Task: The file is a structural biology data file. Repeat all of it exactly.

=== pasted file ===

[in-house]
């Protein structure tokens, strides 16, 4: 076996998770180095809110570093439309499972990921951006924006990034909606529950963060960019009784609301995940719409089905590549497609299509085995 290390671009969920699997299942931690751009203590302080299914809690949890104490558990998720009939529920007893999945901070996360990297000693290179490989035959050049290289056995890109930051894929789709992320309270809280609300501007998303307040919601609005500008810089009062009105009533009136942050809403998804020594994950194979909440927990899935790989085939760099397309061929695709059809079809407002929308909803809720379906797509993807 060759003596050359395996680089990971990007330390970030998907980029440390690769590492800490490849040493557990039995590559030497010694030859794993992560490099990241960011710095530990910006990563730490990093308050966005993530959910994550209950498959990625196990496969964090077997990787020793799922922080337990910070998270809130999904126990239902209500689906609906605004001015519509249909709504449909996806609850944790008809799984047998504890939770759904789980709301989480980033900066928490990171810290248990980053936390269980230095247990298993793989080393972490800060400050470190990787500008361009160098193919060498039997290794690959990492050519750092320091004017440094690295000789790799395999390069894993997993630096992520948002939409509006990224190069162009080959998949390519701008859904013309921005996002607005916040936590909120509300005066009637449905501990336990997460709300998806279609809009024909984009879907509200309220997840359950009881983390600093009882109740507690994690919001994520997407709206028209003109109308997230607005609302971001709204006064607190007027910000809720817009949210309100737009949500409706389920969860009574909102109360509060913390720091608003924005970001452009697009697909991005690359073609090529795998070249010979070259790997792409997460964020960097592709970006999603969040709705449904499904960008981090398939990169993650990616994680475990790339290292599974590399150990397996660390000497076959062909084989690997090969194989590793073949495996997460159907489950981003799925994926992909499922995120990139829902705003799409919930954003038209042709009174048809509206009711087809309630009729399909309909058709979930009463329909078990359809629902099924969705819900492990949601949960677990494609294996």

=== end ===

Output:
[in-house]
């Protein structure tokens, strides 16, 4: 076996998770180095809110570093439309499972990921951006924006990034909606529950963060960019009784609301995940719409089905590549497609299509085995 290390671009969920699997299942931690751009203590302080299914809690949890104490558990998720009939529920007893999945901070996360990297000693290179490989035959050049290289056995890109930051894929789709992320309270809280609300501007998303307040919601609005500008810089009062009105009533009136942050809403998804020594994950194979909440927990899935790989085939760099397309061929695709059809079809407002929308909803809720379906797509993807 060759003596050359395996680089990971990007330390970030998907980029440390690769590492800490490849040493557990039995590559030497010694030859794993992560490099990241960011710095530990910006990563730490990093308050966005993530959910994550209950498959990625196990496969964090077997990787020793799922922080337990910070998270809130999904126990239902209500689906609906605004001015519509249909709504449909996806609850944790008809799984047998504890939770759904789980709301989480980033900066928490990171810290248990980053936390269980230095247990298993793989080393972490800060400050470190990787500008361009160098193919060498039997290794690959990492050519750092320091004017440094690295000789790799395999390069894993997993630096992520948002939409509006990224190069162009080959998949390519701008859904013309921005996002607005916040936590909120509300005066009637449905501990336990997460709300998806279609809009024909984009879907509200309220997840359950009881983390600093009882109740507690994690919001994520997407709206028209003109109308997230607005609302971001709204006064607190007027910000809720817009949210309100737009949500409706389920969860009574909102109360509060913390720091608003924005970001452009697009697909991005690359073609090529795998070249010979070259790997792409997460964020960097592709970006999603969040709705449904499904960008981090398939990169993650990616994680475990790339290292599974590399150990397996660390000497076959062909084989690997090969194989590793073949495996997460159907489950981003799925994926992909499922995120990139829902705003799409919930954003038209042709009174048809509206009711087809309630009729399909309909058709979930009463329909078990359809629902099924969705819900492990949601949960677990494609294996």